This victory is the first time Illinois environmentalists worked together on fracking since four Chicago-based organizations chose to support a flawed regulatory bill over the loud objection of people in potentially impacted regions.
Across the nation, states have about $110 billion in capital available through similar water infrastructure funds, which are supported by annual federal and state appropriations. As climate impacts worsen, they are going to need to tap that cash.
Opposition to fracking in southern Illinois continues as people learn more about the inadequacy of a law that was written behind closed doors and rushed through the legislature with very little public scrutiny.
While Illinoisians rang in the New Year with family and friends, a little-noticed new forecast released by the Governor's Office of Management and Budget (GOMB) on the first of the year leaves no room for celebration.
Bill Daley offered a unique excuse Tuesday for why he had abandoned his bid for governor the previous day: He was confident he'd win. And he realized that, at 65, he wasn't prepared for the 5- to 9-year commitment winning the governorship would entail.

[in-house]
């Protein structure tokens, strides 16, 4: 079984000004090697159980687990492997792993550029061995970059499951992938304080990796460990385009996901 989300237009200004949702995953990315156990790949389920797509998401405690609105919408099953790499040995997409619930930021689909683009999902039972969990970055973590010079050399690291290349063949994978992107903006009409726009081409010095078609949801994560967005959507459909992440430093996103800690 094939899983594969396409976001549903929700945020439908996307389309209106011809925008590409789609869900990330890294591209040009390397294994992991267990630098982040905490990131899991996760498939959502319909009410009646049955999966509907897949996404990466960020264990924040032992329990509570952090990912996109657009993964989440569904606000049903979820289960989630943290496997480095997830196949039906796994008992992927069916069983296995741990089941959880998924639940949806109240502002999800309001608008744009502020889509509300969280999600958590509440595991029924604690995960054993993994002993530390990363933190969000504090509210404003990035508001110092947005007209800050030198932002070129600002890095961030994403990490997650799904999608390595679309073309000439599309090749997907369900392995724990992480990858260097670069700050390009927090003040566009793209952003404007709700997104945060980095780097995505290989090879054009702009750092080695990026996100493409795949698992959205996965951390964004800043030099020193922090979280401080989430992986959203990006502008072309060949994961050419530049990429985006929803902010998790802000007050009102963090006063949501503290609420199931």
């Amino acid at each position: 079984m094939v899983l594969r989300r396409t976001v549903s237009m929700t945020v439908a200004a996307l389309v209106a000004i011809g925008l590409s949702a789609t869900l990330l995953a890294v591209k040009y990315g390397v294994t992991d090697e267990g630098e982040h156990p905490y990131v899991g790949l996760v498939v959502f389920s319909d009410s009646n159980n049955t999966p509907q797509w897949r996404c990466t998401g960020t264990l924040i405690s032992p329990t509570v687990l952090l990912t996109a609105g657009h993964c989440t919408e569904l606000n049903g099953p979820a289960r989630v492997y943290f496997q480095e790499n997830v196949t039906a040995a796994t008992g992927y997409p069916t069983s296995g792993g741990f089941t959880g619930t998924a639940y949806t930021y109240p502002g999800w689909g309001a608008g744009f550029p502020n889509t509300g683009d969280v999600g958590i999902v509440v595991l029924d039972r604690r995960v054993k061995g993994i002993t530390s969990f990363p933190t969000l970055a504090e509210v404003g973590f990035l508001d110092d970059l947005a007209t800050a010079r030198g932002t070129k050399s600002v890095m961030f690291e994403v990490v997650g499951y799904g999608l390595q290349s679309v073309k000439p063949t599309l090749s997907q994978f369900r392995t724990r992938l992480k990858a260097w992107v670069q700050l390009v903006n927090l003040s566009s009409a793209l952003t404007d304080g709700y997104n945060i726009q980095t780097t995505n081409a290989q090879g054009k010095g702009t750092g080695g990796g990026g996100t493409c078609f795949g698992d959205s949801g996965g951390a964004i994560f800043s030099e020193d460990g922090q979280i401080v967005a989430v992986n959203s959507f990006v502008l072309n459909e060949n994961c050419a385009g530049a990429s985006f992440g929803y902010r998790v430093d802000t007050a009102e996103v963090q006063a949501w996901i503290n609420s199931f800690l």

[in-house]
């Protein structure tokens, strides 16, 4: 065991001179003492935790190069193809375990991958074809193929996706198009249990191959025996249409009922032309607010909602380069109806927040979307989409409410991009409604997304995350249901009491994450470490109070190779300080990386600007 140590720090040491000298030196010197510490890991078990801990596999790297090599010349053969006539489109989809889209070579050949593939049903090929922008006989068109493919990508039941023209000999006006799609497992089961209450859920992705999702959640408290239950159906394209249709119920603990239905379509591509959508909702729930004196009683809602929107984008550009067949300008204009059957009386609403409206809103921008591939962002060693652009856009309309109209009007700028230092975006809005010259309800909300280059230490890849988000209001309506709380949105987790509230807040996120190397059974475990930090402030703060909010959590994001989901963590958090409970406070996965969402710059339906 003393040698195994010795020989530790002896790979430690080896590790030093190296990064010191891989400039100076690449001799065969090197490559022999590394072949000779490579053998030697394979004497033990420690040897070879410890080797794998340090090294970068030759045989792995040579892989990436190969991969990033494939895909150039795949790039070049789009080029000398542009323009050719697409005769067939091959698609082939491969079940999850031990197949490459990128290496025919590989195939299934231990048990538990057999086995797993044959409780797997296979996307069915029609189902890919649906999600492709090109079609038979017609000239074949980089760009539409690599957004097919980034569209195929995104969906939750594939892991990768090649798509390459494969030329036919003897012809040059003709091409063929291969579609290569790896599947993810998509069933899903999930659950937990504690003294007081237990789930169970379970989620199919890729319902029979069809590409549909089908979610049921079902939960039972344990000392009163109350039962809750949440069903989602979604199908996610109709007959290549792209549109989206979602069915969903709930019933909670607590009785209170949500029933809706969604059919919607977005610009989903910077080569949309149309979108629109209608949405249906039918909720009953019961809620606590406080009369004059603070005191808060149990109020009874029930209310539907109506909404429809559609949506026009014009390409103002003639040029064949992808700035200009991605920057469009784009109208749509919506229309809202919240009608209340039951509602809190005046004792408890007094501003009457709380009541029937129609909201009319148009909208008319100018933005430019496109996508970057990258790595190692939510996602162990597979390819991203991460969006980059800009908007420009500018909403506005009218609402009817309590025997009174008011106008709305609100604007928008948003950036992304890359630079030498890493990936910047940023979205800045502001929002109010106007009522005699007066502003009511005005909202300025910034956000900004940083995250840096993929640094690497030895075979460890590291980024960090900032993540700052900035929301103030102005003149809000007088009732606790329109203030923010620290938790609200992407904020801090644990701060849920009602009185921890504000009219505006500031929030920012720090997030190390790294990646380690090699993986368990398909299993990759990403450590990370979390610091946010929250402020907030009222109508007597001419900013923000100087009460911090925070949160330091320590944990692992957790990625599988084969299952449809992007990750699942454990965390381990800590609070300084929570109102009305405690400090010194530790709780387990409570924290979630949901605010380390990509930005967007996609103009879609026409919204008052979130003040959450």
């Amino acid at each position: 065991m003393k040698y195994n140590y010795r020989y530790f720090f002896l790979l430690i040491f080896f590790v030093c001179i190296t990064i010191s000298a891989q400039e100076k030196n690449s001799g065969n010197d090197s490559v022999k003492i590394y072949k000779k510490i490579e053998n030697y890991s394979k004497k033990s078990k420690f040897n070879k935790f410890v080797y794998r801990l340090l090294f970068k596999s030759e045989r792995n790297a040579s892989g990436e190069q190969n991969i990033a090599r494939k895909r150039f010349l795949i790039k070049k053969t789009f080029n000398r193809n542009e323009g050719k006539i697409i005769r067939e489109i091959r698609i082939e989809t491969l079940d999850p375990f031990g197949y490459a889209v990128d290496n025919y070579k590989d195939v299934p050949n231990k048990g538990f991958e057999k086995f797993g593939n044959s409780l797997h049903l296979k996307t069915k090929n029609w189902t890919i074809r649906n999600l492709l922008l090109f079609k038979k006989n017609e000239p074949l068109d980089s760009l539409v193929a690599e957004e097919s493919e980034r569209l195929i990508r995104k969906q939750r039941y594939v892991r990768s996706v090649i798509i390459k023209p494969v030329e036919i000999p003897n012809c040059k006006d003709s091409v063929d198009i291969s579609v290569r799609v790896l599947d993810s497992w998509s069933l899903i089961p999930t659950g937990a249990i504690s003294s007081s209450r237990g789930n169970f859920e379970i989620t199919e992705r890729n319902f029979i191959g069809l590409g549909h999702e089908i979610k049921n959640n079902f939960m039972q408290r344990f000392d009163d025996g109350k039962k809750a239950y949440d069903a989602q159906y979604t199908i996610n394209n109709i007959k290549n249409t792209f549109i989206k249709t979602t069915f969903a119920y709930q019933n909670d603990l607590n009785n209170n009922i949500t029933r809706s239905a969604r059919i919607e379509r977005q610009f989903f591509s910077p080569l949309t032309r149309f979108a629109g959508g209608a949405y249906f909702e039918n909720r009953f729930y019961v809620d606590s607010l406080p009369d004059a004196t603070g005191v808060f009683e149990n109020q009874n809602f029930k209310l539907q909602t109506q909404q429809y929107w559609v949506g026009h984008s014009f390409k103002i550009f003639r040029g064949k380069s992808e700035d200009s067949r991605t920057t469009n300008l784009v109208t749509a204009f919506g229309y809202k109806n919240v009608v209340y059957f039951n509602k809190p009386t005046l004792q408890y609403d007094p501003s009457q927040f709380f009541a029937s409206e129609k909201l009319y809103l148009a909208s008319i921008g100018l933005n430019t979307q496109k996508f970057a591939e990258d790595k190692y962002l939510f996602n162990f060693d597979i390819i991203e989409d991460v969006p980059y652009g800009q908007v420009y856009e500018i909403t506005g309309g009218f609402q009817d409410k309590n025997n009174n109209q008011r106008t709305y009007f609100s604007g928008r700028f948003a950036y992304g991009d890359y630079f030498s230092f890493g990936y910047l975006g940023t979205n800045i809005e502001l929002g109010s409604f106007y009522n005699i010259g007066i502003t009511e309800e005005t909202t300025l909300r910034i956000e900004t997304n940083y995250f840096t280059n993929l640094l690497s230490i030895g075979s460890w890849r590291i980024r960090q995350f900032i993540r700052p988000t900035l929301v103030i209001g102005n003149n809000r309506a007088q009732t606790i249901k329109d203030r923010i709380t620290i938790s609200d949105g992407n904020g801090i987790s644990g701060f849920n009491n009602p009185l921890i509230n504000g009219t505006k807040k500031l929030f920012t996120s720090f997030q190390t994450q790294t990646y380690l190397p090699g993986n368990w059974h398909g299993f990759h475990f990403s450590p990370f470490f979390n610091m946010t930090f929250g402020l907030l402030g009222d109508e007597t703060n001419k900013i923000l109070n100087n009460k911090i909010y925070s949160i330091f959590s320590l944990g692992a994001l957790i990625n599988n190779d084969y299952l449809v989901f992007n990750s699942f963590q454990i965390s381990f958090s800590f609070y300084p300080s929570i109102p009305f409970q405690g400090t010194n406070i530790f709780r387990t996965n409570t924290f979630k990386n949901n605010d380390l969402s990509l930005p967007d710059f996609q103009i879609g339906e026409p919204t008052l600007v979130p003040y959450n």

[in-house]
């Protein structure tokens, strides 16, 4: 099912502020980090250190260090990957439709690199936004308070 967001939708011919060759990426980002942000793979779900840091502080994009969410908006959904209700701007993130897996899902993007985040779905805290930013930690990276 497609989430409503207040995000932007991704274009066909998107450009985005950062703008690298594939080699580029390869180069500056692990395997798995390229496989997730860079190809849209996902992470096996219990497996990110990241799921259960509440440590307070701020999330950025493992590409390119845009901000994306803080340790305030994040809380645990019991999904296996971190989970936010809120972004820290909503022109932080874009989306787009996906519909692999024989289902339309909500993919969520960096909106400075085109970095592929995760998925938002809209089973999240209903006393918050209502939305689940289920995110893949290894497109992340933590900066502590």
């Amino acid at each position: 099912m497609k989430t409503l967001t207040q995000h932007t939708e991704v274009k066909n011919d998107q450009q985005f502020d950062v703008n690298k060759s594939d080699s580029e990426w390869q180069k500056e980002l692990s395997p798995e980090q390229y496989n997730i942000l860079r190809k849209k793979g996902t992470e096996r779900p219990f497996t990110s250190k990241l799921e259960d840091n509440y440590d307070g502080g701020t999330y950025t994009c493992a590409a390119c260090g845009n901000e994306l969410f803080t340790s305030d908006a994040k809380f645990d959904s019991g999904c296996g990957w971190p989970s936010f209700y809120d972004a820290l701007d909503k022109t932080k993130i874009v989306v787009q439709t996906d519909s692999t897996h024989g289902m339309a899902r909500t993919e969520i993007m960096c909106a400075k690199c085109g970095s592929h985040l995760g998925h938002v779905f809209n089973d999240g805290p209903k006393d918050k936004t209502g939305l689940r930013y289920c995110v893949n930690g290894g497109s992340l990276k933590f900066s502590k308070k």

Ex-Metra CEO Alex Clifford might have had a duty to report to authorities the pressure he felt from House Speaker Michael Madigan and others to promote and hire certain workers. Madigan writes laws and doesn't break them.
Illinois' cable franchise law renewal was in the mash up of bills hitting the floor during the final week of the session in Springfield. Both the House and Senate voted to approve a two-year extension of the amended Cable and Video Competition Act (the Illinois Cable Act) to July of 2015.
We covered the background of Illinois' budget- and state economy-crushing pension crisis in our last post, but with the Illinois General Assembly scheduled to adjourn at the end of Friday, things are changing quickly.
With almost no laws in place to protect the public from the known -- and very scary -- dangers associated with the controversial oil and gas extraction technology, communities across Illinois are in harm's way.
The AIDS Foundation of Chicago (AFC) recently made the difficult decision to oppose legislation that creates a state-federal partnership for operating Illinois' health insurance marketplace. We base this decision on the poor consumer protections in the bill.
The proposal seeks preferential treatment from the legislature, creates an unlevel playing field with other statewide and local franchise holders, erodes municipal authority, and cuts funding and channels for public use.
As discussions stall in Springfield, the interests of Illinoisans are left flapping in the wind, with entire communities completely and unacceptably exposed to the array of well known risks associated with the controversial oil and gas extraction technique.